0
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1answer
718 views

Quantum Mechanics - Finding momentum probability density [closed]

everyone. I got a bit stuck on 2(iii), this is supposed to be a easy question, but i don't know how you get the square term? I thought you just do the Fourier transform, but then I got some ...
7
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1answer
227 views

Kolmogorov/Energy spectrum for turbulent boundary layer

Previously, I have calculated energy spectrum for 3D isotropic turbulent flow data which is equally spaced in all three directions and then to compute the energy spectrum, one performs Fourier ...
1
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1answer
289 views

How to derive quantum Fourier transform from discrete Fourier transform (DFT)?

I am interested in Shor's algorithm, and I am reading several papers that related to the quantum Fourier transform (QFT). I know the there is a difference between the output of QFT and DFT (DFT). ...
1
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2answers
167 views

Fourier transformation [closed]

I have recently studied Fourier and Laplace transformation in maths. I wanted to understand the utility in physics with some examples that requires this change in dimension and the reason why.
0
votes
0answers
153 views

How do RGB colors work? [duplicate]

They say that all colors can be formed by mixing Red, Green, and Blue appropriately. Is it true? Isn't the Fourier basis infinite dimensional? Or does it turn out to be the case that only three ...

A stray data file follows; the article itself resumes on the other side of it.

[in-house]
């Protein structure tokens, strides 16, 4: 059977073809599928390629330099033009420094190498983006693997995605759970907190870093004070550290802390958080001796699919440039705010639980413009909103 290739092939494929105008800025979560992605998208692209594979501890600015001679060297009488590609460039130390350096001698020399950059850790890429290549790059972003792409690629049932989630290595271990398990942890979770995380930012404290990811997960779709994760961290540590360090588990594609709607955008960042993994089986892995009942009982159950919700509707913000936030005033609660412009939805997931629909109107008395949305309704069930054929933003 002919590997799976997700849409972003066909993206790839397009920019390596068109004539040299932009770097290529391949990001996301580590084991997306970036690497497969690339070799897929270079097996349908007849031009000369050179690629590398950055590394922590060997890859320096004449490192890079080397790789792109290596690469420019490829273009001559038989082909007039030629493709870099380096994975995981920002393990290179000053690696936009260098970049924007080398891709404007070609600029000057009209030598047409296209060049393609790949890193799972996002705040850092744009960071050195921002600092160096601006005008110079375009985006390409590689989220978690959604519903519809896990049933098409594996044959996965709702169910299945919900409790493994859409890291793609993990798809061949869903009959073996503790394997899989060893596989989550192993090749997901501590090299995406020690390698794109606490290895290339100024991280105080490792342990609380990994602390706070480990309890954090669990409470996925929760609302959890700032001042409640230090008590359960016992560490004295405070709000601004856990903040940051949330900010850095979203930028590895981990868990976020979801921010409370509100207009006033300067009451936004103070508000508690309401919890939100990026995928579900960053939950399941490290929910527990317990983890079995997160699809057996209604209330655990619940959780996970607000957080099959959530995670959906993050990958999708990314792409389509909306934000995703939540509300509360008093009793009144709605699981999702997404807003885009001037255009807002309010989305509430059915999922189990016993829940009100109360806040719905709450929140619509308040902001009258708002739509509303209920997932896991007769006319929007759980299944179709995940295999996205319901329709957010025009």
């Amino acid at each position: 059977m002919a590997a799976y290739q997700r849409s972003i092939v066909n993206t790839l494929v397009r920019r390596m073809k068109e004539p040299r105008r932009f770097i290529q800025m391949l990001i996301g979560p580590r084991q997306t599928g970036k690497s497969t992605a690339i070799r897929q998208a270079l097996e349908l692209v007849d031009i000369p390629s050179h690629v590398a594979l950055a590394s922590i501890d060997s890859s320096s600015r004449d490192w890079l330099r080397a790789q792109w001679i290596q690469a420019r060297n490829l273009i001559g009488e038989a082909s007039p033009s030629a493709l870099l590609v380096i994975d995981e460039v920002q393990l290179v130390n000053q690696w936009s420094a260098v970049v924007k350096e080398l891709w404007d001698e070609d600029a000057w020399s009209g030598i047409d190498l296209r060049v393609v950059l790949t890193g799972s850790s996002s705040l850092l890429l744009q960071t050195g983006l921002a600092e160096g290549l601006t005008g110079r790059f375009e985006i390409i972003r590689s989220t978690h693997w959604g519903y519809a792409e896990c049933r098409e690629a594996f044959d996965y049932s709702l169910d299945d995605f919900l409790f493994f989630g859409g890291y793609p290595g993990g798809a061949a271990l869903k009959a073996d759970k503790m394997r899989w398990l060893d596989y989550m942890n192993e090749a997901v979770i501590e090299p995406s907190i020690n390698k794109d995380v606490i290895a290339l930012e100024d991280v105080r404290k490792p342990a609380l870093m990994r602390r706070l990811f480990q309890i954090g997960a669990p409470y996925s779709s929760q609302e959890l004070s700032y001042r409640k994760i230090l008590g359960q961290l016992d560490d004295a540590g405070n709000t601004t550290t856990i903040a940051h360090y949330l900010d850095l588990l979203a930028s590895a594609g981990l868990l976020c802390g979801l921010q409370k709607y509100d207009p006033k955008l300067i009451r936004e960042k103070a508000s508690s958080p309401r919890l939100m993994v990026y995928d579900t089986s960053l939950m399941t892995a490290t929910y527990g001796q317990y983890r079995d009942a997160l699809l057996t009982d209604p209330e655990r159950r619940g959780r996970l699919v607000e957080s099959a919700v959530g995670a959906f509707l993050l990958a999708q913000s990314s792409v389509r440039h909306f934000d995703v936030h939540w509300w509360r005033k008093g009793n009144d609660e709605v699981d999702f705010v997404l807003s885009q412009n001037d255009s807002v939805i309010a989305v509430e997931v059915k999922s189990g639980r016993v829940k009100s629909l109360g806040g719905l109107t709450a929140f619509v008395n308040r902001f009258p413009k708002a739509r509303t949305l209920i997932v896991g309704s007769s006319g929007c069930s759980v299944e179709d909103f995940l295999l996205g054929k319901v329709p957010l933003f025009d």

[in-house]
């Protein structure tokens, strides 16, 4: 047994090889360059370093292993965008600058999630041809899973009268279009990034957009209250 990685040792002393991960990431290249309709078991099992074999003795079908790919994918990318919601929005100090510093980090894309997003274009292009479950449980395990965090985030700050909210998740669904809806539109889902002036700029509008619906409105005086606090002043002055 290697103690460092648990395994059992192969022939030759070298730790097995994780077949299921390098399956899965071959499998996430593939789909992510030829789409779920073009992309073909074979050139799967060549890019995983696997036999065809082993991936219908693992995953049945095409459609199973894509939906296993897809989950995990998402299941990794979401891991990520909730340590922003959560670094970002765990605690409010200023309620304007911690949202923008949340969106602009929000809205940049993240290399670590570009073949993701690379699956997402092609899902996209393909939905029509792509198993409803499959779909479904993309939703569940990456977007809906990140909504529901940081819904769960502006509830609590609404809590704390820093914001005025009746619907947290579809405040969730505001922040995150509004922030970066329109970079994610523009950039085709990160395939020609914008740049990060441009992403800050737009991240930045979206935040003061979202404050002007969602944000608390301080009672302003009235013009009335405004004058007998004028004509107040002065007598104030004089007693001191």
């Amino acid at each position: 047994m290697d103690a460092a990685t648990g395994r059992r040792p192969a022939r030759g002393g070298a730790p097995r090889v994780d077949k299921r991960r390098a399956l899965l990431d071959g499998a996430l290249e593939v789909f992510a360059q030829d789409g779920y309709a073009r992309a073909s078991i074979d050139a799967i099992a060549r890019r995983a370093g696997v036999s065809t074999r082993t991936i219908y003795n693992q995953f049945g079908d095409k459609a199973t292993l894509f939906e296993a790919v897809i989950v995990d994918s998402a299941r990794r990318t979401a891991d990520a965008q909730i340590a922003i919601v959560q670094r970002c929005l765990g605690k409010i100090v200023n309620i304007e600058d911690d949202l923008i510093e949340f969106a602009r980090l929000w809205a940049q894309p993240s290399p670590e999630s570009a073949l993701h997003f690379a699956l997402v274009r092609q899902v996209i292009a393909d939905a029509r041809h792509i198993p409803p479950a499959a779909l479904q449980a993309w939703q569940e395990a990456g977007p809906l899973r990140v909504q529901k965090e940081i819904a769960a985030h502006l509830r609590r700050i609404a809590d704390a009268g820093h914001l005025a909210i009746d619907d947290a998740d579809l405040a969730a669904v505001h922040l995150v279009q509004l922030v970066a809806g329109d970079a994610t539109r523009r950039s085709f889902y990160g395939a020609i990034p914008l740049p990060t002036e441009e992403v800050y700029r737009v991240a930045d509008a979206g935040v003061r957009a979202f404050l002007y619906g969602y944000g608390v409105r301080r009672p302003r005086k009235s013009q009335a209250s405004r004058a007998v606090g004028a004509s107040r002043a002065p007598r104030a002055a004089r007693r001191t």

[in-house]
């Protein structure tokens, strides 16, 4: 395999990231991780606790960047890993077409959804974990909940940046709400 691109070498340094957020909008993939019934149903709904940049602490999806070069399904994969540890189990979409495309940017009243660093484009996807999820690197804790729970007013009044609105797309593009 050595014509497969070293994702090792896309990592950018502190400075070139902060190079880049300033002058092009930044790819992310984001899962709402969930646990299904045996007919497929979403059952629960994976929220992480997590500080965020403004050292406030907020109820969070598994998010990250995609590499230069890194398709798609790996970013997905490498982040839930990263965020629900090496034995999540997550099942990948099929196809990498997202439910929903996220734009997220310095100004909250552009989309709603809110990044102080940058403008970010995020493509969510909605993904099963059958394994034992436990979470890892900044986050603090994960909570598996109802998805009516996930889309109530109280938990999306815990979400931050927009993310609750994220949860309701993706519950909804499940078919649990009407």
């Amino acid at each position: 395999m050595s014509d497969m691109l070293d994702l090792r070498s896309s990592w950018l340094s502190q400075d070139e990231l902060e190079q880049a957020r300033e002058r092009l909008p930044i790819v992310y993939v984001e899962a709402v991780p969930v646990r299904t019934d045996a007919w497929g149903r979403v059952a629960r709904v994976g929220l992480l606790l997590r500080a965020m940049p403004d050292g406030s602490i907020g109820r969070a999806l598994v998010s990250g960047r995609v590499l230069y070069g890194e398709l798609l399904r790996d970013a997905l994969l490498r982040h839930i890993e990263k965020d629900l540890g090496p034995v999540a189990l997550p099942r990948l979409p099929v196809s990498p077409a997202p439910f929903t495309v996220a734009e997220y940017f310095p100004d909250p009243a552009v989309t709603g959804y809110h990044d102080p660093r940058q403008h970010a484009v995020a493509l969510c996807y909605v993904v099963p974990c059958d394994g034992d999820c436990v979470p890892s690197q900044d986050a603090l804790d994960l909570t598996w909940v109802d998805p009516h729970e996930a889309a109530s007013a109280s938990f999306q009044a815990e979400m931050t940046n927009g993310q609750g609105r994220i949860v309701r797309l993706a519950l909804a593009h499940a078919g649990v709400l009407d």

18
votes
8answers
3k views

Why are sine/cosine always used to describe oscillations?

What I am really asking is are there other functions that, like $\sin()$ and $\cos()$ are bounded from above and below, and periodic? If there are, why are they never used to describe oscillations in ...
2
votes
1answer
965 views

“Derivation” of the Heisenberg Uncertainty Principle

The question I outline below is my textbook's "derivation" of the Heisenberg Uncertainty Principle. The "derivation" my textbook uses involves wave packets. Suppose there are seven waves of ...
5
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1answer
1k views

Finding the creation/annihilation operators

Using Minkowski signature $(+,-,-,-)$, for the Lagrangian density $${\cal L}=\partial_{\mu}\phi\partial^{\mu}\phi^{\dagger}-m^2\phi \phi^{\dagger}$$ of the complex scalar field, we have the field ...
0
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0answers
79 views

Is spectrum of Discrete-Time Fourier Transform (DTFT) periodic or not

I can't think of any better title. Here is the content that I got question http://cnx.org/content/m10247/2.31/ As it state the nature of DTFT's spectrum is periodic as it show in figure 1 However, ...
0
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1answer
113 views

Physical meaning of taking twice the real part of a Fourier transform

In my previous question, Calculating the coherence length from a spectrum, it turned out that I can calculate the coherence length of my light source from the autocorrelation function, which can be ...
1
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0answers
94 views

Fraunhofer Diffraction [closed]

A 1-dimensional aperture is illuminated by a parallel beam of light of wavelength $\lambda$ and the diffraction pattern is viewed on a distance screen. Show that the amplitude of the diffraction ...
0
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1answer
224 views

Fourier transform with periodicity at the harmonic frequency

Let's suppose I have a signal $F(t)$ that is periodic, with two periodicities $P_1$ and $P_2$, with $P_1 > P_2$. Suppose that I know the values of the two periodicities. Using the Fast Fourier ...
2
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2answers
358 views

Can someone please explain the “infrared catastrophe”?

In my readings I've run into this idea of an "infrared catastrophe" associated with 1/f noise. As far as I can tell it is because when you graph the periodogram of the 1/f signal you see the PSD goes ...